However I see two faults in that logic. The first one is that the assumption you would succeed to buy as your first classical guitar an instrument that you would be content with for many years. I guess some people do manage to be content with what they have, but there is at least an equal chance that whatever instrument you would now find sophisticated enough for you, will in couple of years feel inadequate or limiting your abilities as a player. The second point is actually the same as the first, but from a more practical perspective: You will need experience in playing a nylon string classical to be able to select for yourself a suitable better CG at later stage. Things like judging the ease of playing or the tone the guitar produces will be hard if your only finger picking experience comes from playing a steel string guitar. Classical guitar has a considerably wider fretboard, higher action and different technique for right hand tone production compared to steel string finger picking.

My advice would be to look for a cheap second hand Yamaha. They are decent CGs for studying the basic technique, sound ok, should be available pretty much everywhere, and when you decide to replace it with a better guitar you haven't lost much money in the process.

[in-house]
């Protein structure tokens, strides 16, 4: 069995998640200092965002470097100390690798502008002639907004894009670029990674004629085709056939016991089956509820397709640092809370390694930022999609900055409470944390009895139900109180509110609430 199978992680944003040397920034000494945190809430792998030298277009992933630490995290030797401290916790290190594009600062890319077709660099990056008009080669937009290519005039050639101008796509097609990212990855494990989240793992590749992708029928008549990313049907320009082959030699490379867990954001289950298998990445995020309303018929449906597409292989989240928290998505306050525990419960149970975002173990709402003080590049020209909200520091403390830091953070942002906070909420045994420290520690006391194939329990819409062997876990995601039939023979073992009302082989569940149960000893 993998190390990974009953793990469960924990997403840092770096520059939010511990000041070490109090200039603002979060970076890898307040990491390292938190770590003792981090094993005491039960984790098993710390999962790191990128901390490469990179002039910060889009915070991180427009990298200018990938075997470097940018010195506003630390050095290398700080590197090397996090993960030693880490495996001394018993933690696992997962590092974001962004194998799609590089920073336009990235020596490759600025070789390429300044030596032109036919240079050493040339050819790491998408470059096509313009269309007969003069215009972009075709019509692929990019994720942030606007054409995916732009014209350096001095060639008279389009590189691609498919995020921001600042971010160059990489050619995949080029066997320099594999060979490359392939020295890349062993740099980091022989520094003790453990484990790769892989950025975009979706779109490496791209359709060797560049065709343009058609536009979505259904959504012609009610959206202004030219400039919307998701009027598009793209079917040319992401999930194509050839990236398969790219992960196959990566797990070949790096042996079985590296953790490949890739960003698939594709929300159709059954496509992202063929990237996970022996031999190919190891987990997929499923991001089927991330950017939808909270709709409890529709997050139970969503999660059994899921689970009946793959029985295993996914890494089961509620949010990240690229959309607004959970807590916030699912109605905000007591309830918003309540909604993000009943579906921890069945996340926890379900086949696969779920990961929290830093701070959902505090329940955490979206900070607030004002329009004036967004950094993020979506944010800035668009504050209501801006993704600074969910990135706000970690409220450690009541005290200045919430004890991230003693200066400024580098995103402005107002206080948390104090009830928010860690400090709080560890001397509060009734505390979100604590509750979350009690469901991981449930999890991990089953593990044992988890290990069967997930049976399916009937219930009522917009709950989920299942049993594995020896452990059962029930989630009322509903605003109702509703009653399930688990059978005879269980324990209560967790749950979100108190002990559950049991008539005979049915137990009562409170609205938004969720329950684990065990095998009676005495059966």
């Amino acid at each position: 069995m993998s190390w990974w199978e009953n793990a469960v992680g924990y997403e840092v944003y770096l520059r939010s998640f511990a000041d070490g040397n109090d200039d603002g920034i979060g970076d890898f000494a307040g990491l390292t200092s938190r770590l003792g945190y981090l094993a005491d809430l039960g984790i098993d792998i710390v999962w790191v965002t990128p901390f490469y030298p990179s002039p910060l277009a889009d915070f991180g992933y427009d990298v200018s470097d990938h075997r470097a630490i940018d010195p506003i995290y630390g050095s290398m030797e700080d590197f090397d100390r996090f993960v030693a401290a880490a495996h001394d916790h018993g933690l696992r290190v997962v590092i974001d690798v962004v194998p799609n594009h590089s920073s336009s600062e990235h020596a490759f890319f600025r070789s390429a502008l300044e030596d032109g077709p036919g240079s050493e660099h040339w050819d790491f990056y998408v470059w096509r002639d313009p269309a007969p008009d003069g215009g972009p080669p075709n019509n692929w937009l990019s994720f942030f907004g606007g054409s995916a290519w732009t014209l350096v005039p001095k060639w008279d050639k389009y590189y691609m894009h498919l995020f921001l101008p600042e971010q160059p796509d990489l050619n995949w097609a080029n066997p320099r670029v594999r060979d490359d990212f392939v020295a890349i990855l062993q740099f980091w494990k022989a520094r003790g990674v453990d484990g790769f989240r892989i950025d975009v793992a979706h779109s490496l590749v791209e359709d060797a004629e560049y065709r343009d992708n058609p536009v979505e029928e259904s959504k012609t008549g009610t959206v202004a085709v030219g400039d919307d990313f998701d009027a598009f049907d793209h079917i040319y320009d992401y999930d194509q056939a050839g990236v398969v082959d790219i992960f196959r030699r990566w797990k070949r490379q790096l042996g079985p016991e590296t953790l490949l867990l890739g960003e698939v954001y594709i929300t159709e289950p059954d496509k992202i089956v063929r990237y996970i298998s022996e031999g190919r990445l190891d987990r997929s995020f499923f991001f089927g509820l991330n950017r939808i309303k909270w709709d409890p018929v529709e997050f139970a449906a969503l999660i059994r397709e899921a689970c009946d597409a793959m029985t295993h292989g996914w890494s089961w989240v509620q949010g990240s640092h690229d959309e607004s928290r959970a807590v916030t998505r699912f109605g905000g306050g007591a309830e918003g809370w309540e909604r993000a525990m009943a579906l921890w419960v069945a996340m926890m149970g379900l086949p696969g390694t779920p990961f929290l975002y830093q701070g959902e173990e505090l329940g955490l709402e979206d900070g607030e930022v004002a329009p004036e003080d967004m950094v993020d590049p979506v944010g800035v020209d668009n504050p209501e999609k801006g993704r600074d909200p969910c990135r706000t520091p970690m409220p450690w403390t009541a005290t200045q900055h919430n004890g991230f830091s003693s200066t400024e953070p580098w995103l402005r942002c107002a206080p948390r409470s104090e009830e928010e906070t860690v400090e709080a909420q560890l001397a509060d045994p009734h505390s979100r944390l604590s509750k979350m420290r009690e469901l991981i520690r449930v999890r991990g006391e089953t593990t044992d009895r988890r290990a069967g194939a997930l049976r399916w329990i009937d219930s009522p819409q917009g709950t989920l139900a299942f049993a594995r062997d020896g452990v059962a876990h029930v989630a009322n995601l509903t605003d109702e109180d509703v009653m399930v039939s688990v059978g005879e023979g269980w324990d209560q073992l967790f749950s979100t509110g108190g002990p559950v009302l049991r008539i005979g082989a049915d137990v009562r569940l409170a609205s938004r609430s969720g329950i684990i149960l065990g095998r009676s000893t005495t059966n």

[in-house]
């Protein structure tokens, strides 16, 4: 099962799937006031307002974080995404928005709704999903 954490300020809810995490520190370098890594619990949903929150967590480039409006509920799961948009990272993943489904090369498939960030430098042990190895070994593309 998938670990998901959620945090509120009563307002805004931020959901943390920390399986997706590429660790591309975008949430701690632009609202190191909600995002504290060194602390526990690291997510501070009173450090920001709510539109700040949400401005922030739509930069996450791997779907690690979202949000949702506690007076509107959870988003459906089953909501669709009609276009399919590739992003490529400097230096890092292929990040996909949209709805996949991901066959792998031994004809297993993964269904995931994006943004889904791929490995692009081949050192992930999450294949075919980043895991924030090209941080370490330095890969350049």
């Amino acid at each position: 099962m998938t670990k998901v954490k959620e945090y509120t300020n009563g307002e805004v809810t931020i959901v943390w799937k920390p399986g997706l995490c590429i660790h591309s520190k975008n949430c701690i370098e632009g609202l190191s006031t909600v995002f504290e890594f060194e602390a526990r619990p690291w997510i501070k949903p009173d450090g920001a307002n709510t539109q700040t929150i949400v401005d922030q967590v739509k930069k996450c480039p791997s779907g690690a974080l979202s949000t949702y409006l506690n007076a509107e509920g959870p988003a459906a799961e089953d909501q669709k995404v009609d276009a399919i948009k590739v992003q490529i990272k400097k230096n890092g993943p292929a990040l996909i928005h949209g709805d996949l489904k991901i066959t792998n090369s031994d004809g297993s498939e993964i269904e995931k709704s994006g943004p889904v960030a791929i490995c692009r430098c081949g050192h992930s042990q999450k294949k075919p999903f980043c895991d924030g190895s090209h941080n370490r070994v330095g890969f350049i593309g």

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Timo N.
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Re: Students' Corner

Post by Timo N. » Sat Sep 06, 2014 2:11 pm

Thanks for the advice, I guess I will go with a cheaper guitar for now.
I could actually get a second hand one from a friend of mine (Should have cost him about 100 Euros when it was new).
I did play that one once, seemed okay to me but then again I'm not really qualified to judge that.
Is it thinkable that a cheap guitar could actually impede me in my playing (aside from sounding bad)?
And if so, what would I have to check for? Again, that would be kind of more comfortable for me than looking for a used one online.